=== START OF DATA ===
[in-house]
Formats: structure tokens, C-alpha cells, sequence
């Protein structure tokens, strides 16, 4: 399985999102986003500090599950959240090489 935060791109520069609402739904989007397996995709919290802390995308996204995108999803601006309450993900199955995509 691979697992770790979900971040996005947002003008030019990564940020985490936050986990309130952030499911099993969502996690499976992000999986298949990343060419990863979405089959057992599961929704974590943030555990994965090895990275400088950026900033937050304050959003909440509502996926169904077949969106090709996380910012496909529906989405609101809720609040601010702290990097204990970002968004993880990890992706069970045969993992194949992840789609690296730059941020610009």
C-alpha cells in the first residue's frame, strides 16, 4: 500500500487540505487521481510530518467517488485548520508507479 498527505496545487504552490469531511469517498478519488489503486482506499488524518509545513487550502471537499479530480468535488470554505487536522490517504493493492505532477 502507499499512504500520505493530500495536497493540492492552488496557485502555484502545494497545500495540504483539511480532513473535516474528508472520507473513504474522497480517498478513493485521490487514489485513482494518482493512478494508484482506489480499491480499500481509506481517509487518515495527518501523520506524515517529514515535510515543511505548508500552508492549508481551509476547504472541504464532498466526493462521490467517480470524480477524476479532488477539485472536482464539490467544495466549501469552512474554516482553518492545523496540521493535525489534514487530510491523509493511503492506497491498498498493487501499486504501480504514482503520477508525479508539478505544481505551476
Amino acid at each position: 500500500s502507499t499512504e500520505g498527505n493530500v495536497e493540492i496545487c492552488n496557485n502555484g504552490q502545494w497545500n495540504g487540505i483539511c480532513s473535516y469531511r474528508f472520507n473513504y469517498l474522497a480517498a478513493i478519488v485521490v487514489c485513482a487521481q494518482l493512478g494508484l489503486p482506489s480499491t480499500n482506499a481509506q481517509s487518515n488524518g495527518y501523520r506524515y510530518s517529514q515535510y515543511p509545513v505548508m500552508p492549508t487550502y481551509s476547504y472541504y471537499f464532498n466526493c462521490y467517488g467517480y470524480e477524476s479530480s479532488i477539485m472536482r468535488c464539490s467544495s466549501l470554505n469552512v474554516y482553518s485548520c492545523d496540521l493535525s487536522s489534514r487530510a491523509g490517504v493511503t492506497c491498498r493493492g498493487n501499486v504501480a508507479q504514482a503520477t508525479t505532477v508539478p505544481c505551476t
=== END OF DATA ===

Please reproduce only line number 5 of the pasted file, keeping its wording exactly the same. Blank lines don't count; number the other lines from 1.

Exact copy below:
Amino acid at each position: 500500500s502507499t499512504e500520505g498527505n493530500v495536497e493540492i496545487c492552488n496557485n502555484g504552490q502545494w497545500n495540504g487540505i483539511c480532513s473535516y469531511r474528508f472520507n473513504y469517498l474522497a480517498a478513493i478519488v485521490v487514489c485513482a487521481q494518482l493512478g494508484l489503486p482506489s480499491t480499500n482506499a481509506q481517509s487518515n488524518g495527518y501523520r506524515y510530518s517529514q515535510y515543511p509545513v505548508m500552508p492549508t487550502y481551509s476547504y472541504y471537499f464532498n466526493c462521490y467517488g467517480y470524480e477524476s479530480s479532488i477539485m472536482r468535488c464539490s467544495s466549501l470554505n469552512v474554516y482553518s485548520c492545523d496540521l493535525s487536522s489534514r487530510a491523509g490517504v493511503t492506497c491498498r493493492g498493487n501499486v504501480a508507479q504514482a503520477t508525479t505532477v508539478p505544481c505551476t